David Mogo, Godhunter by Suyi Davies Okungbowa — Gods have rained down on Lagos, the capital of Nigeria. We enter the story some time later, into the dystopian society that has developed here in the aftermath. David Mogo, our 1st person narrator, is a demi-god working as an illegal godhunter. An old wizard with dubious morals sends David Mogo off to catch two high gods, Taiwo and Kehinde. David is in need of money to fix his roof, so off he goes, despite his misgivings about this wizard. Obviously things don’t go as expected.
Revelation (Matthew Shardlake, #4) by C.J. Sansom — Historically pretty sound, as far as I can tell. Very homogenous. Full of suspense towards the end, could not put it down anymore. The murders are gruesome and reminiscent of a famous 90s movie. With the context of Henry VIII, his dissolution of the monasteries and the religious upheaval of that time it works well.
The Whale Library by Zidrou, Judith Vanistendael — Pretty watercolours, a mature story about a whale who contains a large library, a postman delivering sea mail, his wife and a smattering of sailors, pirates, fish, sea turtles, octopi and more…
Besides this one I also read some very good more traditional graphic novels. But that probably needs another entry…
The Mercy Thompson series by Patricia Briggs is one of the very few Urban Fantasy series that I still follow. I used to read almost nothing but UF for the best part of a decade, until the genre was so oversaturated with new, mediocre stuff that I lost the taste for it.
In June 2022 another installment of the series will be published, Soul Taken (Mercy Thompson, #13). Counting the spin-off series, that brings us to book 19 in this universe, ignoring a bunch of short stories, comics, etc. Book #12 of the main series dealt with some marriage problems between our titular hero and her mate, that hopefully will get resolved in the new book.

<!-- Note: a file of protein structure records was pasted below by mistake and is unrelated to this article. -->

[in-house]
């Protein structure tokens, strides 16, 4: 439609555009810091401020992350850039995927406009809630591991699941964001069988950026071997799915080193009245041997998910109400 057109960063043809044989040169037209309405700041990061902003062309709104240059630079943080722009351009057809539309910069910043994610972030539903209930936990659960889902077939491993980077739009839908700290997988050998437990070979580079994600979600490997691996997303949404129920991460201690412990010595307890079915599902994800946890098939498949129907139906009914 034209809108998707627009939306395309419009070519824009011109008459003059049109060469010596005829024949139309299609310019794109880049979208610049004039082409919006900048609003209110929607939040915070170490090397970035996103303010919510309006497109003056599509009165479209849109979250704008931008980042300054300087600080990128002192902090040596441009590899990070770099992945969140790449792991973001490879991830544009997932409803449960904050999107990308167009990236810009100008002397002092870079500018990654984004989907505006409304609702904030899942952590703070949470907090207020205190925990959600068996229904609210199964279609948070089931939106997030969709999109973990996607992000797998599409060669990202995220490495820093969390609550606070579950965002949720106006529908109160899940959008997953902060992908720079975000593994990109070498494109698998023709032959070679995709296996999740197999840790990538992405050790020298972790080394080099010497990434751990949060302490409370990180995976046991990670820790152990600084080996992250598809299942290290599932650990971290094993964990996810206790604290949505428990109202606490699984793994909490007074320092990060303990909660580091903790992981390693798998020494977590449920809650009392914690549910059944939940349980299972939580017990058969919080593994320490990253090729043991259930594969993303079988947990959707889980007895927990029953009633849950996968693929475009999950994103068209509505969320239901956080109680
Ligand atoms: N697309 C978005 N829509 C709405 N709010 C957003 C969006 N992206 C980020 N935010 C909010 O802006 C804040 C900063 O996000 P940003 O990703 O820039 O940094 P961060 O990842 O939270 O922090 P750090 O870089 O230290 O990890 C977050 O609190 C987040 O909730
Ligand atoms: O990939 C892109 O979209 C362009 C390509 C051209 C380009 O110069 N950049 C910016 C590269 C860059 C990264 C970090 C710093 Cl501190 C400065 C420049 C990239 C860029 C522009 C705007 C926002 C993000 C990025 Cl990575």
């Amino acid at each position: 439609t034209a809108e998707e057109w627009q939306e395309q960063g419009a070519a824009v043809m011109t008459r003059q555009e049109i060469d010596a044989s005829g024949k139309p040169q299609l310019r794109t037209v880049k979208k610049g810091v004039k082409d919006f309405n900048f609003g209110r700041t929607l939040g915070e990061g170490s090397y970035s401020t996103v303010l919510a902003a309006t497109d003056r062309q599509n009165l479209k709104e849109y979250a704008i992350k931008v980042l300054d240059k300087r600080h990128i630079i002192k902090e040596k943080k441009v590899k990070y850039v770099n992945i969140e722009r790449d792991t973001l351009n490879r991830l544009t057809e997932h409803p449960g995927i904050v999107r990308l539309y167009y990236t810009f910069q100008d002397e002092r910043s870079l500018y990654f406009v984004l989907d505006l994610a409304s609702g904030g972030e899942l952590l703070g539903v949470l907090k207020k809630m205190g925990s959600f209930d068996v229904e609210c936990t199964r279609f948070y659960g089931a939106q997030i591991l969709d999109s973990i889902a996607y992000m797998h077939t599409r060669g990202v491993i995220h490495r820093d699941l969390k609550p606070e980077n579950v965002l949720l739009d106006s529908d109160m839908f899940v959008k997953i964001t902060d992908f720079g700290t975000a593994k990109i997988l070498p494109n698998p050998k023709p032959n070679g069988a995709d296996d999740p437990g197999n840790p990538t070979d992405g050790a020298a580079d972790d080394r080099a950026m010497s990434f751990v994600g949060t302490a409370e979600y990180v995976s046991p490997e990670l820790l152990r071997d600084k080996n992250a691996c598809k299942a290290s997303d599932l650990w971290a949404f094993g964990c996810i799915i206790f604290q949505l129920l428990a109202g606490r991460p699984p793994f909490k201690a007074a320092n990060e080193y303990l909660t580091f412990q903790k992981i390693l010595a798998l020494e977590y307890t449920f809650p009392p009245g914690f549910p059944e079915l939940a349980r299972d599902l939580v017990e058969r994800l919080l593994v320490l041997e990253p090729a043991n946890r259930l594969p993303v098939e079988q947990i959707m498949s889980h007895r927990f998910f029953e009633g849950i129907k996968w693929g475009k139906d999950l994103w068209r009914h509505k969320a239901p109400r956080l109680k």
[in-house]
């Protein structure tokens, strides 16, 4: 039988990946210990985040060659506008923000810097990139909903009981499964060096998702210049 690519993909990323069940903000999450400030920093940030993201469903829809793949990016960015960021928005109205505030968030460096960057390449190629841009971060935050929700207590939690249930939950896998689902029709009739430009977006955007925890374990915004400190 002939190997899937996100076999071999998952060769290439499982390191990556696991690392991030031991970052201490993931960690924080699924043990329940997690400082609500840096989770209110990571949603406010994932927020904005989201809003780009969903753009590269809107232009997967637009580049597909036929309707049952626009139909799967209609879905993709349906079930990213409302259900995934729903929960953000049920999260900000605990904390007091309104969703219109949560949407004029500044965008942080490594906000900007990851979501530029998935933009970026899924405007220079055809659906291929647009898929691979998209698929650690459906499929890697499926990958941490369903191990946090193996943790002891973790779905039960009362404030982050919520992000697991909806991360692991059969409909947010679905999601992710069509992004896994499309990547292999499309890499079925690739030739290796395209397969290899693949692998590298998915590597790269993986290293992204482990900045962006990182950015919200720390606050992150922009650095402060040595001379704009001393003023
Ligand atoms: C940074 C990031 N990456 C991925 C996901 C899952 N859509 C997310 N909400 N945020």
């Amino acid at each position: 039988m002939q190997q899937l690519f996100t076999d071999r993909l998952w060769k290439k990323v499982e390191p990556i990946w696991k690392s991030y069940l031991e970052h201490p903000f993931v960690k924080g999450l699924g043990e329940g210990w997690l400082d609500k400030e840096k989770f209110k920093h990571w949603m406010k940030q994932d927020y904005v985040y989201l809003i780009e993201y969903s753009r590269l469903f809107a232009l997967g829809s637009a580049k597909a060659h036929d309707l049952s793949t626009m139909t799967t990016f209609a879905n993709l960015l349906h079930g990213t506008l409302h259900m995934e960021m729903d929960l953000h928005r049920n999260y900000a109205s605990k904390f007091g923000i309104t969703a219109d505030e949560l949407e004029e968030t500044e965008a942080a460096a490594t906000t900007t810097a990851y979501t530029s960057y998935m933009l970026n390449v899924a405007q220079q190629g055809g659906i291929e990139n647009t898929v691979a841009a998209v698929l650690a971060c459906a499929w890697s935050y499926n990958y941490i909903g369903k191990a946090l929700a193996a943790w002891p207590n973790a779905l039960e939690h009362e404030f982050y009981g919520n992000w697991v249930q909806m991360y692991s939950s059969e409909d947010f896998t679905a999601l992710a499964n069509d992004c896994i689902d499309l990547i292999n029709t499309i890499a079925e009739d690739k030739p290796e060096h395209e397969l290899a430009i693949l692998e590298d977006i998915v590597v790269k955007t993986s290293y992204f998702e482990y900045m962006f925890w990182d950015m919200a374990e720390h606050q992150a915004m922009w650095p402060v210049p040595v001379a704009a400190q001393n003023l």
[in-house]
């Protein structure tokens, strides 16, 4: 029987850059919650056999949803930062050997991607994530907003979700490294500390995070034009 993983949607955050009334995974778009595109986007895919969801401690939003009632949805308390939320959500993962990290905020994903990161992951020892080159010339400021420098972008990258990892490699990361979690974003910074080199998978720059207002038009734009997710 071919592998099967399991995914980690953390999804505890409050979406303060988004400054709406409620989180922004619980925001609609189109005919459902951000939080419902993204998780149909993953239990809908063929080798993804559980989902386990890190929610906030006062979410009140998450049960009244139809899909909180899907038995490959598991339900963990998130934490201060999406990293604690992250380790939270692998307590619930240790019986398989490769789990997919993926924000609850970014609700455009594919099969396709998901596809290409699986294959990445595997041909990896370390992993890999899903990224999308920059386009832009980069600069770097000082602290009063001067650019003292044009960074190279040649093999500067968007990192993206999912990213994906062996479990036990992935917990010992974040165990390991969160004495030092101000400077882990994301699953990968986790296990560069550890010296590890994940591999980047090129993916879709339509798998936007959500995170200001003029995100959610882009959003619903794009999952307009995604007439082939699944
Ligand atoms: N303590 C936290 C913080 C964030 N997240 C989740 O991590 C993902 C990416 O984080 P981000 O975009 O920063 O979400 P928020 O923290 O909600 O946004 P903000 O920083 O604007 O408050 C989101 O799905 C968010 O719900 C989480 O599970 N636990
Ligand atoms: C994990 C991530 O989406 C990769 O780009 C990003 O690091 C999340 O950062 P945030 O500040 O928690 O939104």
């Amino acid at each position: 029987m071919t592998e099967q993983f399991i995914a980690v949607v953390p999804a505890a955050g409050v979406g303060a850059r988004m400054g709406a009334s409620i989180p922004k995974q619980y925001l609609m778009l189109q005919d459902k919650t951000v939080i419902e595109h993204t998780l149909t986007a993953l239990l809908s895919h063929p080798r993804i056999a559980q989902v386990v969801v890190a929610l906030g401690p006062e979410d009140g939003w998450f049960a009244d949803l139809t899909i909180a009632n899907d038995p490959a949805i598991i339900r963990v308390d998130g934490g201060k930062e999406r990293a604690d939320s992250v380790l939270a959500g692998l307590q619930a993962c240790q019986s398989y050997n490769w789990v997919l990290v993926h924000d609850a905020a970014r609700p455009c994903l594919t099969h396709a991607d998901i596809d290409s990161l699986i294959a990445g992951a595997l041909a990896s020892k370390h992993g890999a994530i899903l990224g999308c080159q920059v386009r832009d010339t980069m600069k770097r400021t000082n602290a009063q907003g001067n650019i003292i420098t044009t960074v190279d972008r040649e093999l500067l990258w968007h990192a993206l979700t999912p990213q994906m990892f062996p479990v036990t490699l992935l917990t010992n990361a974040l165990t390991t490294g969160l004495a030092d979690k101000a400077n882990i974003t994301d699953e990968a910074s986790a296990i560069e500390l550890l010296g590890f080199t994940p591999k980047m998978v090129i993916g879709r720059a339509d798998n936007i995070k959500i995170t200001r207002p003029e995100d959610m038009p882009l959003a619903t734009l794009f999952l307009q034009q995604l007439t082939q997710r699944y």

I liked that book, but this is another series where I am starting to wonder if it‘s perhaps time to wrap things up for good. Definitely still getting the new one in June though! Pre-ordered!
We are galloping towards the end of the year, potentially more lockdowns, increased social distancing, renewed distance education, a new Covid mutation, snow storms, and so on… but for now here is just another wrap-up for my November reading.
– Rovers ★★★★★ – audiobook, Of Men and Mice meets From Dusk till Dawn. Excellent. Highlight of my month! Potentially one of the best books I have read this year. – Elder Race ★★★★½ – ebook, novella, another Tchaikovsky, Sword-and-Sorcery with a touch of SF and Horror. – Fated ★★★★☆ – ebook, re-read, wizards, London, Harry Dresden meets Peter Grant and the Iron Druid. Buddy reading #2 in January. – Relic ★★¾☆☆ – ebook, Alan Dean Foster, the last human in search of Earth. Meh. – The Resurrectionists ★★½☆☆ – ebook, Netgalley, novella, TBR pile, graphic body horror, not for me.
Comics: – The Whale Library ★★★★★ eComic, Netgalley. Pretty story about a whale who contains a library. – Dragonflight ★☆☆☆☆ paper, TBR pile, bad adaptation of Anne McCaffrey‘s first book of the Dragonriders of Pern. – Cyber Force (2012) #1 ★☆☆☆☆ eComic, DNF after 8 of 24 pages, no idea what is going on.
Started, carry over into December: – The Quantum Magician, ebook + audio, ~60%. Around 3.5 to 4 stars right now. Ocean‘s 11 in space, post-humanism. – Life on Earth, audio, TBR pile, ~30%. David Attenborough talks about evolution.
Movies & TV watched:
Nature Documentaries – David Attenborough: A Life on Our Planet ★★★★★+ Beautiful images, important story, fabulous Sir David! – Our Planet — Behind the Scenes ★★★★★ The walruses, OMG!, and the calving ice shelf, wow! – Our Planet — One Planet / Frozen Worlds / Jungles / Coastal Seas / From Deserts to Graslands ★★★★★ – Night on Earth: Shot in the Dark ★★★☆☆
Specfic Series – Foundation, S1, Ep. 1 ★★★★☆ – Infiltration (Invasion), S1, Ep. 1-8 ★★★¾☆ – Wheel of Time, S1, Ep. 1-4 ★★★☆☆